Fee Shifting and the Implementation of Public Policy

Frances Kahn Zemans
1984 Law & Contemporary Problems  
INTRODUCTION The American legal system is structured so that private citizens by invoking the law play a critical role in its enforcement. Any new authoritative rule, whether statutory, judicial, or administrative, merely provides potential opportunities. In practice, conferred rights are contingent upon the factors that promote or inhibit mobilization of the law.' With enforcement highly dependent upon initiation of the legal process by citizens, the factors that influence their decisions to
more » ... voke the law are centrally important to the implementation of public policy. The American rule on attorney fee allocation is one such factor, for it determines the direct financial burdens of legal representation. The distribution of legality occurs largely outside public forums and without the intervention of professional counsel. It proceeds by way of voluntary compliance and through the assertion of legal rights by potential beneficiaries of the law. In most cases the matter continues no further, because of satisfaction of the demand or a decision that further pursuit of the issue is not worth the trouble. 2 To say, however, that neither courts nor lawyers are directly involved in most mobilization of the law is not to say that the nature of courts and the structure of the legal profession play no role. For once the legal potential of an issue is recognized and asserted, the threat of more formal legal action and the attendant power of the state are incorporated into any continuing discussion. Therefore, substantive laws and procedural rules do count-and they count well beyond the courtroom and even the law office. This perspective is compatible with Mnookin and Kornhauser's view that private ordering-the bargaining process-is affected by legal rules and procedures, that is to say, what would happen in court if a case were to be filed and to proceed to disposition. 3 Thus, for example, the threat of formal legal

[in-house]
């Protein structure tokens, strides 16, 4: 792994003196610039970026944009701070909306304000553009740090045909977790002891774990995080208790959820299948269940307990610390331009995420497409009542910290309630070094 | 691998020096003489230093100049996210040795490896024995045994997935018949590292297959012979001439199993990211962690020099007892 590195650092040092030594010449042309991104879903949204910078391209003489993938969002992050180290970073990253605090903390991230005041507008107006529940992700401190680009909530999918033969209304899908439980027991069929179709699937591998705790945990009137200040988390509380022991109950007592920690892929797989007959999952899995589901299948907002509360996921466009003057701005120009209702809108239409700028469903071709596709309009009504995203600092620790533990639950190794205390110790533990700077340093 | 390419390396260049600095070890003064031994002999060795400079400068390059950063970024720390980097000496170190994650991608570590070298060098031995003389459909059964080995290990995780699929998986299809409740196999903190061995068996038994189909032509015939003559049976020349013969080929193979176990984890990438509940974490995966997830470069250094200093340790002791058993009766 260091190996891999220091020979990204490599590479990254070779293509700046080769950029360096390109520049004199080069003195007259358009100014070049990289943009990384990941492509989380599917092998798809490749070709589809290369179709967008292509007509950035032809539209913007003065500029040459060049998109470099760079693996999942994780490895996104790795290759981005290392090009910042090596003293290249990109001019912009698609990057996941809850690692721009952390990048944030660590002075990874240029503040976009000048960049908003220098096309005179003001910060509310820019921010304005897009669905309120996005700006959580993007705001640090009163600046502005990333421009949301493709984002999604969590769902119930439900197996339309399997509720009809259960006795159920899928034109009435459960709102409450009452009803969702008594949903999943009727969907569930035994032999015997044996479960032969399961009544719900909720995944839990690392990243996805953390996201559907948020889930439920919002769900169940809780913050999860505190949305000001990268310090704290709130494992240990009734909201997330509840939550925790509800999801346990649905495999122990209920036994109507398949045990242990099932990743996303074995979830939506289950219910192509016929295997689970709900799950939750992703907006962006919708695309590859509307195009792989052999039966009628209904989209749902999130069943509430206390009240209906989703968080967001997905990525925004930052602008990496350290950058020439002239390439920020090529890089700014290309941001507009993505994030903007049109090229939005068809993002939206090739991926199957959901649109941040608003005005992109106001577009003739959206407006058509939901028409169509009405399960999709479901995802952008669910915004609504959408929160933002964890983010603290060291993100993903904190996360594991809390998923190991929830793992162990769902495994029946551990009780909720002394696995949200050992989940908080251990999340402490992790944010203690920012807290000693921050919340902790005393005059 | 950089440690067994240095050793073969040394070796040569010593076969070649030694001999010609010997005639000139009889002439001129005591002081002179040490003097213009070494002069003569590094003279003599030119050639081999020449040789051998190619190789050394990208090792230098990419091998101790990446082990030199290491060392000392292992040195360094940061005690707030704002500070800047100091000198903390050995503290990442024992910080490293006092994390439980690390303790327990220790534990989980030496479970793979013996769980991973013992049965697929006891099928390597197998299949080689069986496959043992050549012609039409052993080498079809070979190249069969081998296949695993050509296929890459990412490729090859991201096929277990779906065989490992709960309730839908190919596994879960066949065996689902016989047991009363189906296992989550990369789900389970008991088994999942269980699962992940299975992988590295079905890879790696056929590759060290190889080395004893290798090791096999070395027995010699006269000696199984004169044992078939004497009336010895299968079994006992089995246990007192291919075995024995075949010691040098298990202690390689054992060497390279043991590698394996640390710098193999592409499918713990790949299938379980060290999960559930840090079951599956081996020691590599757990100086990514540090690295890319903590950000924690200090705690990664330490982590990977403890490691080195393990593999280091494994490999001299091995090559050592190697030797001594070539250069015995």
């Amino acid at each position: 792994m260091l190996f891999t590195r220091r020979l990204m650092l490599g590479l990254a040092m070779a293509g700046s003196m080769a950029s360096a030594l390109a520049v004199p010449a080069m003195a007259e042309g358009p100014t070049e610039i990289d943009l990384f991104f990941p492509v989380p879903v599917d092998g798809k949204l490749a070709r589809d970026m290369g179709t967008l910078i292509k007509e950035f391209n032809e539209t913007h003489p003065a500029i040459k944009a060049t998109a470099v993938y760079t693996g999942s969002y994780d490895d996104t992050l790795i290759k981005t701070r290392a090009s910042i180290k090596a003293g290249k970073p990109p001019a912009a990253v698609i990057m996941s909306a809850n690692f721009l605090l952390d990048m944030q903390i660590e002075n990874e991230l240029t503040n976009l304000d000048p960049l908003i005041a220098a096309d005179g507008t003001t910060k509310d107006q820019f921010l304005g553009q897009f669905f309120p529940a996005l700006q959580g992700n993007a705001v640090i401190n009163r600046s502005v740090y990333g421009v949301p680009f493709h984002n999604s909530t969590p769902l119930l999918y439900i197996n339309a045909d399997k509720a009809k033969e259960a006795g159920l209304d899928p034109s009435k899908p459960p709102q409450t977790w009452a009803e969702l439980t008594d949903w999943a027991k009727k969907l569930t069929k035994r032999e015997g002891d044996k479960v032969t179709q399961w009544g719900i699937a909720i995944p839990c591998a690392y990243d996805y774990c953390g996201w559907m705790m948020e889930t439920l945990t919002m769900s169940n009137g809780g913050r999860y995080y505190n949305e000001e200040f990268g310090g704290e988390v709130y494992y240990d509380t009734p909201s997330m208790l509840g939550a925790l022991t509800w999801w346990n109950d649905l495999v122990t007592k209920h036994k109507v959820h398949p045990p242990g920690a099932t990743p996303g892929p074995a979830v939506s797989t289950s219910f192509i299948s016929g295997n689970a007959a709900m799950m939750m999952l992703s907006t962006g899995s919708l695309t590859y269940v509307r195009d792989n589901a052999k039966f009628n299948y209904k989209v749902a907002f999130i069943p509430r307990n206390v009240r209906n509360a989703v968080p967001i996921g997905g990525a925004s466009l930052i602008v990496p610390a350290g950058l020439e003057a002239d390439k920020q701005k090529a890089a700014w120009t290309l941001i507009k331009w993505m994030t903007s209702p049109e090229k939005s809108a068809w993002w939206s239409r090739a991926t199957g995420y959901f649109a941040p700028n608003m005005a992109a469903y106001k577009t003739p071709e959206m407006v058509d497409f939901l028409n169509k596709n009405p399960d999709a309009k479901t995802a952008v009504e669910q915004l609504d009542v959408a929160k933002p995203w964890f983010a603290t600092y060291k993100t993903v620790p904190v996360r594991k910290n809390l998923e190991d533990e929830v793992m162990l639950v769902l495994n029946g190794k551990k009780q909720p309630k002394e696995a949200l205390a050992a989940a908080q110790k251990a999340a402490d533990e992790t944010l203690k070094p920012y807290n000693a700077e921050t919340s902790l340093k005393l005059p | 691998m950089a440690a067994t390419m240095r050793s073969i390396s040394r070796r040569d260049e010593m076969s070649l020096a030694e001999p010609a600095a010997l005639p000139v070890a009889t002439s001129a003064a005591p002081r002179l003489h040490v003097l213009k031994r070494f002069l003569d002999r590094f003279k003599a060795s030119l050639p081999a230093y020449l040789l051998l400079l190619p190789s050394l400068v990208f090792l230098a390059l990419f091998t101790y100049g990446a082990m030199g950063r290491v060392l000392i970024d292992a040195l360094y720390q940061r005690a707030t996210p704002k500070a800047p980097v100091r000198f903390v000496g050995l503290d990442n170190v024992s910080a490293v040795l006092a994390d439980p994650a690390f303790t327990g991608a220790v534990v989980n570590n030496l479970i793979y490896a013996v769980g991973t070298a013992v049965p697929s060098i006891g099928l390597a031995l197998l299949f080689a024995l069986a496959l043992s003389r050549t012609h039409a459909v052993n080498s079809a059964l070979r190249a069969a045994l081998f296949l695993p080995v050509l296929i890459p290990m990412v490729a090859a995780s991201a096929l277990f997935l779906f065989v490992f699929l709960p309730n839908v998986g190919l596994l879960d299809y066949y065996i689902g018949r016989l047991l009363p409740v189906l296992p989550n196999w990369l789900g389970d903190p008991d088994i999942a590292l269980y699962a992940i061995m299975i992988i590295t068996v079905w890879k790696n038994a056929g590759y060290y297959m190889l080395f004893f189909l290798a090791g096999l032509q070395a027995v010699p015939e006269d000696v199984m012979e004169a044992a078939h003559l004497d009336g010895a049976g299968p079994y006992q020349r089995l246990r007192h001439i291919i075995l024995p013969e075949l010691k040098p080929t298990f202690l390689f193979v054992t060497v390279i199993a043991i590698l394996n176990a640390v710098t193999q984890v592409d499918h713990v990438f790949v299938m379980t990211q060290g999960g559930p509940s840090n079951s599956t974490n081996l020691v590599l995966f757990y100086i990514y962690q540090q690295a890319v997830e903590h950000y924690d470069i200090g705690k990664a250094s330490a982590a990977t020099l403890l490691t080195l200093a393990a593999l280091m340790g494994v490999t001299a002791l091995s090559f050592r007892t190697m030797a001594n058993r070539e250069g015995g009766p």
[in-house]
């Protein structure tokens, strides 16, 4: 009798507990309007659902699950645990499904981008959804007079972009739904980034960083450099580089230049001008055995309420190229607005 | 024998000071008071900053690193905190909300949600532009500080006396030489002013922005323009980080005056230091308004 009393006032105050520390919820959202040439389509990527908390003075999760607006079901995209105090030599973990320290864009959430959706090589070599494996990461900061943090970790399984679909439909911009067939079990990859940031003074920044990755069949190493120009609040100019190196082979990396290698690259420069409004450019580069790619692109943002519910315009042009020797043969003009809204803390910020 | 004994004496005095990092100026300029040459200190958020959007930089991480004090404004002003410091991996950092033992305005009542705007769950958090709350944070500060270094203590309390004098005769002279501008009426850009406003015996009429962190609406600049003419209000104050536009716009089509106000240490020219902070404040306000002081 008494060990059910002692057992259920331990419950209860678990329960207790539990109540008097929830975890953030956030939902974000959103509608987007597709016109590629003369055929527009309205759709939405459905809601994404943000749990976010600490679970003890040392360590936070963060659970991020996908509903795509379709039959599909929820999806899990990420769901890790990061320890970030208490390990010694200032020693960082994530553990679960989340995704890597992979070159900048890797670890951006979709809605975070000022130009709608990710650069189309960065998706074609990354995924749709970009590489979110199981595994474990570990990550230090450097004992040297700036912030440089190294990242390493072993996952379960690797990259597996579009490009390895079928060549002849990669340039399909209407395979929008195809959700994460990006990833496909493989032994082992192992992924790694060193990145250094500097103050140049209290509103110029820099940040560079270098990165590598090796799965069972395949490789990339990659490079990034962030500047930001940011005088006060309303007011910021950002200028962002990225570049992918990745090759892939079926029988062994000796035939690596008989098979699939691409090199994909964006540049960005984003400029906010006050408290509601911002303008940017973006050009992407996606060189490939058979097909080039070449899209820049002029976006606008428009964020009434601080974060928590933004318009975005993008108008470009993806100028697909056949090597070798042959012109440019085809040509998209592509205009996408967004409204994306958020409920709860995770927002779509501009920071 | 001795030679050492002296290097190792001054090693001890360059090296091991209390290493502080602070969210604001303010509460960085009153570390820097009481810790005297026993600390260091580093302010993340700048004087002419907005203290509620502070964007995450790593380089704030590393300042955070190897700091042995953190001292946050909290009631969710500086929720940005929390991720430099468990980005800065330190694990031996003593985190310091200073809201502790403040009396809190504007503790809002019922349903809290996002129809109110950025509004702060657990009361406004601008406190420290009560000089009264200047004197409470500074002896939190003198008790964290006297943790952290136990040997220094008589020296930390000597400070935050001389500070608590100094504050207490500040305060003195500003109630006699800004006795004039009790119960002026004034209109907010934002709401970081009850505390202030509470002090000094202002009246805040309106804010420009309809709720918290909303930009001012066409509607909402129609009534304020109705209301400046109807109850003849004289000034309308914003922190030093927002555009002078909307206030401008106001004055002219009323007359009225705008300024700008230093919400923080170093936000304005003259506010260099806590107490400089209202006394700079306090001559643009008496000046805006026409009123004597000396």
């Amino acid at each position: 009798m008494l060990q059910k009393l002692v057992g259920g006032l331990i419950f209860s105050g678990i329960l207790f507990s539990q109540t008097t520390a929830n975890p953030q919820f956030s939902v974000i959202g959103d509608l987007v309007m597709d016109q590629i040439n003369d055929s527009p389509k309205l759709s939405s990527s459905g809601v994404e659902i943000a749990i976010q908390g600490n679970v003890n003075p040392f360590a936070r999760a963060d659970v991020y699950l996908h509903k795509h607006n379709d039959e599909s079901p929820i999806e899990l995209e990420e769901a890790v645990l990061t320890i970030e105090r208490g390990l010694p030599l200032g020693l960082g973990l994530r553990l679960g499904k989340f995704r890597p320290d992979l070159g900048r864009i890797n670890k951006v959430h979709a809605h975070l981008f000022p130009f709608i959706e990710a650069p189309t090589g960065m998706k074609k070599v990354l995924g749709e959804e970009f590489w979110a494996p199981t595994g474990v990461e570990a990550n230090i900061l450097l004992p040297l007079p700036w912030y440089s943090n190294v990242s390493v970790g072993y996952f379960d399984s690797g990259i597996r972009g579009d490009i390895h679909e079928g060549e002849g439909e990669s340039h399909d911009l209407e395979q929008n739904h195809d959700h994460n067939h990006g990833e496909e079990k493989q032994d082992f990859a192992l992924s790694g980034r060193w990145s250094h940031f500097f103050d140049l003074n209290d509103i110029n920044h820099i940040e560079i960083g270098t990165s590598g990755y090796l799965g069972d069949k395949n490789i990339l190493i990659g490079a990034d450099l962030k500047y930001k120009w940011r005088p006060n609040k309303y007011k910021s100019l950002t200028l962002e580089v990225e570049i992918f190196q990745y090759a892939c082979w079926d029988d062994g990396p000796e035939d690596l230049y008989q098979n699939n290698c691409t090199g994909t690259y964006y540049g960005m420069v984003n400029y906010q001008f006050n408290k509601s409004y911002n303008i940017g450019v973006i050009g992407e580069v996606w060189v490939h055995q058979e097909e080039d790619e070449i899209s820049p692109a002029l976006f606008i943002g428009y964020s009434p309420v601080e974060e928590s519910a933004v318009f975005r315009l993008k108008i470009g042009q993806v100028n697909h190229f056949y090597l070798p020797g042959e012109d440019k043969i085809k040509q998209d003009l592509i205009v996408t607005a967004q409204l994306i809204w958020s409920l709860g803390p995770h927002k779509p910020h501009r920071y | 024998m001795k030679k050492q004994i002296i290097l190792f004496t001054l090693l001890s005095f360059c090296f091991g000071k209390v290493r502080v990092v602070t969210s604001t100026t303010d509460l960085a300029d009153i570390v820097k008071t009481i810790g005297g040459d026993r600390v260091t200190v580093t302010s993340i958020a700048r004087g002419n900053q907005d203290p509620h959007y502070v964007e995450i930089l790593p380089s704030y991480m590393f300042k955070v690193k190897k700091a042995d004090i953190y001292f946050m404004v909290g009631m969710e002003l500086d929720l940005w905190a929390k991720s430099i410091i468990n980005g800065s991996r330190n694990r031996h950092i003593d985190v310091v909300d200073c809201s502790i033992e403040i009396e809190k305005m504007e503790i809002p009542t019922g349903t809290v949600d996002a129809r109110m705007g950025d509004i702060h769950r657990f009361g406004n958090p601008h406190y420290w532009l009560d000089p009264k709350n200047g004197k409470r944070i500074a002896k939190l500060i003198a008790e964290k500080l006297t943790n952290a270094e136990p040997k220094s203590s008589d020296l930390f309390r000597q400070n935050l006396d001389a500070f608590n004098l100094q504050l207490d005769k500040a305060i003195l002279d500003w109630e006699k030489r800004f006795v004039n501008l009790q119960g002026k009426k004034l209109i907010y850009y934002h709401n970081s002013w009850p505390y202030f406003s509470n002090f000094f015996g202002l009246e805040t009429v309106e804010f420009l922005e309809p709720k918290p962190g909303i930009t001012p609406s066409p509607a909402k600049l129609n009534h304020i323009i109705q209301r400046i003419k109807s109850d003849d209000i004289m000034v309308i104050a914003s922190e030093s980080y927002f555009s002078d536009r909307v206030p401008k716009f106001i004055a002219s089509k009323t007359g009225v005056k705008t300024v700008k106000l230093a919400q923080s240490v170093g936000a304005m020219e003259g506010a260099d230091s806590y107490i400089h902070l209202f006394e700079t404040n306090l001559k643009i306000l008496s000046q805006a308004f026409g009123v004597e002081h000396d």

doi:10.2307/1191440 fatcat:b6n6wwh4yvgyhgqu3ynk6h5wli